If you’re about to get a cat for the first time, there are a few things you should know. First off, you don’t choose your cat–a cat chooses you.
All kidding aside, cats need a few things to be happy and healthy. Yes, they’re notorious for being independent and setting boundaries. And yes, they pretty much take care of themselves.
But while they’re some of the easiest pets to care for, you still have to fulfill their basic care requirements.
That’s why in this beginner’s guide, we’ll help you and other first-time cat owners at Westmount at Forest Oaks take good care of your cats.
Have you decided to adopt a kitten from a friend? Did you already rescue a cat from the shelter?
No matter whom you got (or are planning to get) your new pet from, it’s essential to ask them what they’re currently feeding that cat. That way, you can continue feeding that kind of food to your cat and slowly transition it to your preferred brand.
When choosing cat food, you have to factor in your cat’s dietary needs based on age and health. You can find different brands of cat food, along with their recommended life stages, as well as wet canned food with high-moisture content and dry kibble.
If you can’t decide what to feed your cat, it’s always best to consult your vet.
Chronic dehydration is common among cats. So to prevent that from happening, you have to provide your cat with fresh water every day.
As cats tend to dislike eating and drinking in the same place, you’ll have to put the water bowl away from your cat’s food bowl.
If your cat doesn’t seem to like drinking water, consider placing several bowls of water everywhere. You can also choose to get a cat fountain, which can encourage your cat to stay hydrated.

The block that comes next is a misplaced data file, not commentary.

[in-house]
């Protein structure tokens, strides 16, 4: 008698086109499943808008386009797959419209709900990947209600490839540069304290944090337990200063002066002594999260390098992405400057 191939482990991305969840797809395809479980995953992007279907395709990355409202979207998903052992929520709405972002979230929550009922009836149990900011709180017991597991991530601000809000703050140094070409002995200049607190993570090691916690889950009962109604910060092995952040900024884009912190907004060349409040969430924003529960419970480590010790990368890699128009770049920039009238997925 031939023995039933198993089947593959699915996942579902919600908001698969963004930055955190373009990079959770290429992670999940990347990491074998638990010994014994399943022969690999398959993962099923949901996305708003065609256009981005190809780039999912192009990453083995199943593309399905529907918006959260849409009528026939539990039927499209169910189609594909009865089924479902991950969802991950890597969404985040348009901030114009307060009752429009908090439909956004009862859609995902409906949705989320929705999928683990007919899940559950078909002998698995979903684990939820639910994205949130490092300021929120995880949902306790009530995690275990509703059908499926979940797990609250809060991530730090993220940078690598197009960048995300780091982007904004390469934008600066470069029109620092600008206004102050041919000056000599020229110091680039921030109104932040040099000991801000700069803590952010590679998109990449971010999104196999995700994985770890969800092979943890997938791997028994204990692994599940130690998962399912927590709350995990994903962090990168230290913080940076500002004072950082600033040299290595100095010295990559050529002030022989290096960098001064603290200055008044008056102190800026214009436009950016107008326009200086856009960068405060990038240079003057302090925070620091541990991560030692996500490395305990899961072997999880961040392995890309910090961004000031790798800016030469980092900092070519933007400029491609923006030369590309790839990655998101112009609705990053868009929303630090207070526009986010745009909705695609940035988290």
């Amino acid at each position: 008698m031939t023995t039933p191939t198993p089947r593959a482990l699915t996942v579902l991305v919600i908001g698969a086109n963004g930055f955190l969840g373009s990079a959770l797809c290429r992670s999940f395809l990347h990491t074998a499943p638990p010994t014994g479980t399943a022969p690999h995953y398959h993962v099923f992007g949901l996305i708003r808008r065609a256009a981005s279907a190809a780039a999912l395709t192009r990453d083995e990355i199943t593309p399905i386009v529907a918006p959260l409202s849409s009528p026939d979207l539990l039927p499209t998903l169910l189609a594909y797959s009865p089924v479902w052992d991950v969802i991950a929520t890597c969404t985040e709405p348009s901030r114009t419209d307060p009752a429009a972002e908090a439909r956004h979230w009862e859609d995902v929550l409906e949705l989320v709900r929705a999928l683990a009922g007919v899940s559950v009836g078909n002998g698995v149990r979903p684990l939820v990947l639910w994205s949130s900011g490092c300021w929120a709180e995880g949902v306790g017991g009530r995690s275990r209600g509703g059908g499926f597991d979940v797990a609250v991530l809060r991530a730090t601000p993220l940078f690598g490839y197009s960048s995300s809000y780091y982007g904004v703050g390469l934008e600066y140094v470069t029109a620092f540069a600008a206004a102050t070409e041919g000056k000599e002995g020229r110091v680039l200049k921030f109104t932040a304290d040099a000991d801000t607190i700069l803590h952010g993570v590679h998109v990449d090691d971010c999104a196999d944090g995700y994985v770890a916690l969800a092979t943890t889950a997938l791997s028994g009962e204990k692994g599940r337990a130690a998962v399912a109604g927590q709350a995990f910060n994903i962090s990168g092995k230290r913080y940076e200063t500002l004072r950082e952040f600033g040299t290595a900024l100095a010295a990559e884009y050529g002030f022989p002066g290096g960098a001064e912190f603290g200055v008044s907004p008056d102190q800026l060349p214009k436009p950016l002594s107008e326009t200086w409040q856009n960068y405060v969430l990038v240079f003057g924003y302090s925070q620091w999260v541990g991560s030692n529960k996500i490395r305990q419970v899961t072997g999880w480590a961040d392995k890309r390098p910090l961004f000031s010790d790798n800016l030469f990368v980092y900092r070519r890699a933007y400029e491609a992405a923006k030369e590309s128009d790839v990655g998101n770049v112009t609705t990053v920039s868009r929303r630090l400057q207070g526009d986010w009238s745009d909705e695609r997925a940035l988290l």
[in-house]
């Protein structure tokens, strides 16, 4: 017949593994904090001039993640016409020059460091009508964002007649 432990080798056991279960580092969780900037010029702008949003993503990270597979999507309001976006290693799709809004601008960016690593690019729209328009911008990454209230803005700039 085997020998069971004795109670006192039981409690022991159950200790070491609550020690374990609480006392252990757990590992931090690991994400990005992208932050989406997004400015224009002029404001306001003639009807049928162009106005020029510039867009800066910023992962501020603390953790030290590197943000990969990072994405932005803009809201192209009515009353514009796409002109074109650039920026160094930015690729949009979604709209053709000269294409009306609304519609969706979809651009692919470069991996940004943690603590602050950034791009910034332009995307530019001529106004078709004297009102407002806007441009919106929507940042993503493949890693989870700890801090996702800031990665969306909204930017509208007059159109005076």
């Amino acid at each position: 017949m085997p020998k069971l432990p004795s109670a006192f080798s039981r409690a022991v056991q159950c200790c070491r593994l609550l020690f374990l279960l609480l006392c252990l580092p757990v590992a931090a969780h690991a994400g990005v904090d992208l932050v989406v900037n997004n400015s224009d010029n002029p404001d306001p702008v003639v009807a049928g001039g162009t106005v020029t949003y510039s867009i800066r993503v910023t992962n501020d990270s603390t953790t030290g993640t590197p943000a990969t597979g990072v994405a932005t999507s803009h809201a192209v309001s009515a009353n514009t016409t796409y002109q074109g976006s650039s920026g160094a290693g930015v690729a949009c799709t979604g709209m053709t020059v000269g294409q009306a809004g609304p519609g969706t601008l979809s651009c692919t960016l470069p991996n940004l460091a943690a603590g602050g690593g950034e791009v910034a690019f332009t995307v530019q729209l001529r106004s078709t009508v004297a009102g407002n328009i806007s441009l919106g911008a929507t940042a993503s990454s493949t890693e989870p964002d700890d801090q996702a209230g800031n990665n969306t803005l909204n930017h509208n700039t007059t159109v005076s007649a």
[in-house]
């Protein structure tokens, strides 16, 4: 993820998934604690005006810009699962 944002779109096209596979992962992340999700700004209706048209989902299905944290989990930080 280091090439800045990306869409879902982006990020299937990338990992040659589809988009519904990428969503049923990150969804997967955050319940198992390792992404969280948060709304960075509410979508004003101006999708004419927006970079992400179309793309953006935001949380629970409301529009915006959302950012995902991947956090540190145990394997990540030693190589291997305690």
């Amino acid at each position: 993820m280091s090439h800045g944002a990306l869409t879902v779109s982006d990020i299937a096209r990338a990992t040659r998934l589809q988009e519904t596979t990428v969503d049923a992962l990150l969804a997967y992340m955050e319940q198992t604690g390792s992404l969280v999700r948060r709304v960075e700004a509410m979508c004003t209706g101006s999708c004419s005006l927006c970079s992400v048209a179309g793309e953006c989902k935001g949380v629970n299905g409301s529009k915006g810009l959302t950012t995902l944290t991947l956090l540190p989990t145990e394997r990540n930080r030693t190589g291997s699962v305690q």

Cats prefer to use their litter boxes in a quiet, accessible place, so make sure that you put yours where there are fewer daily activities.
You also have to scoop out the solid waste at least once or twice a day and clean the entire litter box with a cat-safe disinfectant every week.
If the litter box becomes too smelly or dirty, your cat might avoid urinating in it. But if your cat continues to avoid the litter box, it’s likely not its fault. You have to set an appointment with your vet to indicate a medical issue.
By this point, you probably know that cats are clean creatures. But while it’s in their nature to groom themselves, they still need a little help.
To reduce hairballs and shedding, you have to brush your cat regularly. Short-haired cats will do fine with weekly grooming. Long-haired cats need brushing every day as their coats can get easily matted and tangled.
You might think that because cats are natural hunters, they need to be allowed outdoors. But it’s highly recommended to keep them indoors.
With the traffic and the bird-chasing, outdoor cats typically have shorter lifespans than those kept indoors. Plus, your cat might lose its way in the apartment building, or worse, out on the road.
Get your cat some toys or a cat tree to mentally and physically stimulate it. While there are many toys to choose from, your cat will probably find random ribbons more entertaining.
As long as you get involved with its playtime several times a day, your cat will surely be happy, even if it stays indoors.
Another way to keep your cat exercising is to give it a scratch post.
Scratch posts not only keep your furniture free of claw marks–but they also help cats stretch their muscles and maintain their claws.
If you haven’t gotten a scratch post yet, you have to find one with a sturdy base, a vertical thread, and a tall body. And since cats love to stretch and scratch after waking up, you need to place the scratch post near your kitty’s sleeping area.
Health and Safety
Keeping your cat in tiptop condition involves regular visits to the vet. These visits should include vaccinations, routine checkups, and microchipping.
Speaking of microchipping, you’ll also have to get your cat a collar and a name tag with your phone number–even if it’s kept indoors.
Besides that, you might want to consider having your cat spayed or neutered at four months of age. That way, you can reduce harmful territorial behavior, lower the risk of diseases, and prevent unwanted kittens.
Westmount at Forest Oaks in Arlington, TX